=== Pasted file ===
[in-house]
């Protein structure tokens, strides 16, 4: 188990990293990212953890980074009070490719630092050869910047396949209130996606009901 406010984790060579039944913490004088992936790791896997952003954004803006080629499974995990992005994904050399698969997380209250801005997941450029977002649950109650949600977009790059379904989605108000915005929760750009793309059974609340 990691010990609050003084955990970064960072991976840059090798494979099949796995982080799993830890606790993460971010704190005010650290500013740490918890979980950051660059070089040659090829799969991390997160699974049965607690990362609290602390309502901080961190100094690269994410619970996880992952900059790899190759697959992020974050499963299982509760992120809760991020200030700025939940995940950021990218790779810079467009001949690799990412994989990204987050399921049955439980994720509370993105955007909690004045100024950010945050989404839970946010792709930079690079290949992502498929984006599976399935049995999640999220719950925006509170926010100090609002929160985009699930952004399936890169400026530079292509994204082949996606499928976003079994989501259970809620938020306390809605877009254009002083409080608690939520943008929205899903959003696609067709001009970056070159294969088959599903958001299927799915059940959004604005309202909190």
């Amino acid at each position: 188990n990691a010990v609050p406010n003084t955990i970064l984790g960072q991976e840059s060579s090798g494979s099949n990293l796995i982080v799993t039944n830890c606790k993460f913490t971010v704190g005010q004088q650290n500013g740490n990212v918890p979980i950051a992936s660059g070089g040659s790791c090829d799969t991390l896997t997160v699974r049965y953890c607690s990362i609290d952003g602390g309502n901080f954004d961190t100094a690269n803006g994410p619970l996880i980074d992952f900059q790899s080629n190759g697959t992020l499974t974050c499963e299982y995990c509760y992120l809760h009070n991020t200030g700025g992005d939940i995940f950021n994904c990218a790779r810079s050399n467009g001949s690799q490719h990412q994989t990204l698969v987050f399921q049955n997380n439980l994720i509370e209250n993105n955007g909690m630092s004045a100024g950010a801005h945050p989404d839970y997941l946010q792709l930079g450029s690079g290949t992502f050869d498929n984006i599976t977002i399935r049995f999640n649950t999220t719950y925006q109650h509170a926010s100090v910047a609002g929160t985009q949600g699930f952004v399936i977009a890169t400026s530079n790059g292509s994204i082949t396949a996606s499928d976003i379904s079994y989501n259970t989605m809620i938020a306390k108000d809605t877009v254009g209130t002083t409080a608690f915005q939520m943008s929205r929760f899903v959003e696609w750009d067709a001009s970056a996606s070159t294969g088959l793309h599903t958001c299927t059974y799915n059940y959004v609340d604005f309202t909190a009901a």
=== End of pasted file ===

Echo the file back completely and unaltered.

[in-house]
């Protein structure tokens, strides 16, 4: 188990990293990212953890980074009070490719630092050869910047396949209130996606009901 406010984790060579039944913490004088992936790791896997952003954004803006080629499974995990992005994904050399698969997380209250801005997941450029977002649950109650949600977009790059379904989605108000915005929760750009793309059974609340 990691010990609050003084955990970064960072991976840059090798494979099949796995982080799993830890606790993460971010704190005010650290500013740490918890979980950051660059070089040659090829799969991390997160699974049965607690990362609290602390309502901080961190100094690269994410619970996880992952900059790899190759697959992020974050499963299982509760992120809760991020200030700025939940995940950021990218790779810079467009001949690799990412994989990204987050399921049955439980994720509370993105955007909690004045100024950010945050989404839970946010792709930079690079290949992502498929984006599976399935049995999640999220719950925006509170926010100090609002929160985009699930952004399936890169400026530079292509994204082949996606499928976003079994989501259970809620938020306390809605877009254009002083409080608690939520943008929205899903959003696609067709001009970056070159294969088959599903958001299927799915059940959004604005309202909190």
């Amino acid at each position: 188990n990691a010990v609050p406010n003084t955990i970064l984790g960072q991976e840059s060579s090798g494979s099949n990293l796995i982080v799993t039944n830890c606790k993460f913490t971010v704190g005010q004088q650290n500013g740490n990212v918890p979980i950051a992936s660059g070089g040659s790791c090829d799969t991390l896997t997160v699974r049965y953890c607690s990362i609290d952003g602390g309502n901080f954004d961190t100094a690269n803006g994410p619970l996880i980074d992952f900059q790899s080629n190759g697959t992020l499974t974050c499963e299982y995990c509760y992120l809760h009070n991020t200030g700025g992005d939940i995940f950021n994904c990218a790779r810079s050399n467009g001949s690799q490719h990412q994989t990204l698969v987050f399921q049955n997380n439980l994720i509370e209250n993105n955007g909690m630092s004045a100024g950010a801005h945050p989404d839970y997941l946010q792709l930079g450029s690079g290949t992502f050869d498929n984006i599976t977002i399935r049995f999640n649950t999220t719950y925006q109650h509170a926010s100090v910047a609002g929160t985009q949600g699930f952004v399936i977009a890169t400026s530079n790059g292509s994204i082949t396949a996606s499928d976003i379904s079994y989501n259970t989605m809620i938020a306390k108000d809605t877009v254009g209130t002083t409080a608690f915005q939520m943008s929205r929760f899903v959003e696609w750009d067709a001009s970056a996606s070159t294969g088959l793309h599903t958001c299927t059974y799915n059940y959004v609340d604005f309202t909190a009901a």